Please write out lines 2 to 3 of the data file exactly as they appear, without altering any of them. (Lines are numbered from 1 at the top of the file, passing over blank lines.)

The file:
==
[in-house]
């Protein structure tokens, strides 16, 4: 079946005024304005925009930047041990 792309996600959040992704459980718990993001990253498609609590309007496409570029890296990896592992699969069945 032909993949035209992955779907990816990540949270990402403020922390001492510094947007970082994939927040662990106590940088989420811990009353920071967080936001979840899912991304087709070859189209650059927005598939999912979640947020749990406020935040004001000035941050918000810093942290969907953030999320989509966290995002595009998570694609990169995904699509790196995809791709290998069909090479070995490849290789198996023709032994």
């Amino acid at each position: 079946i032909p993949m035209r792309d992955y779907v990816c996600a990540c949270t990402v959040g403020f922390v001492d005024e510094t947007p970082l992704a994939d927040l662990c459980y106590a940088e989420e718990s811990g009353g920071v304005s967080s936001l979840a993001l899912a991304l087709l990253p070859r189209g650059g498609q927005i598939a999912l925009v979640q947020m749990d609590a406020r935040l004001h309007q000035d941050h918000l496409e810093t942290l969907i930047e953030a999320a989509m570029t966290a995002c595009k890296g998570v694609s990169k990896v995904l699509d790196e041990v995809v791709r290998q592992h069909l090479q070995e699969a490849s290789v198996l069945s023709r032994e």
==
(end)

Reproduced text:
């Protein structure tokens, strides 16, 4: 079946005024304005925009930047041990 792309996600959040992704459980718990993001990253498609609590309007496409570029890296990896592992699969069945 032909993949035209992955779907990816990540949270990402403020922390001492510094947007970082994939927040662990106590940088989420811990009353920071967080936001979840899912991304087709070859189209650059927005598939999912979640947020749990406020935040004001000035941050918000810093942290969907953030999320989509966290995002595009998570694609990169995904699509790196995809791709290998069909090479070995490849290789198996023709032994």
């Amino acid at each position: 079946i032909p993949m035209r792309d992955y779907v990816c996600a990540c949270t990402v959040g403020f922390v001492d005024e510094t947007p970082l992704a994939d927040l662990c459980y106590a940088e989420e718990s811990g009353g920071v304005s967080s936001l979840a993001l899912a991304l087709l990253p070859r189209g650059g498609q927005i598939a999912l925009v979640q947020m749990d609590a406020r935040l004001h309007q000035d941050h918000l496409e810093t942290l969907i930047e953030a999320a989509m570029t966290a995002c595009k890296g998570v694609s990169k990896v995904l699509d790196e041990v995809v791709r290998q592992h069909l090479q070995e699969a490849s290789v198996l069945s023709r032994e």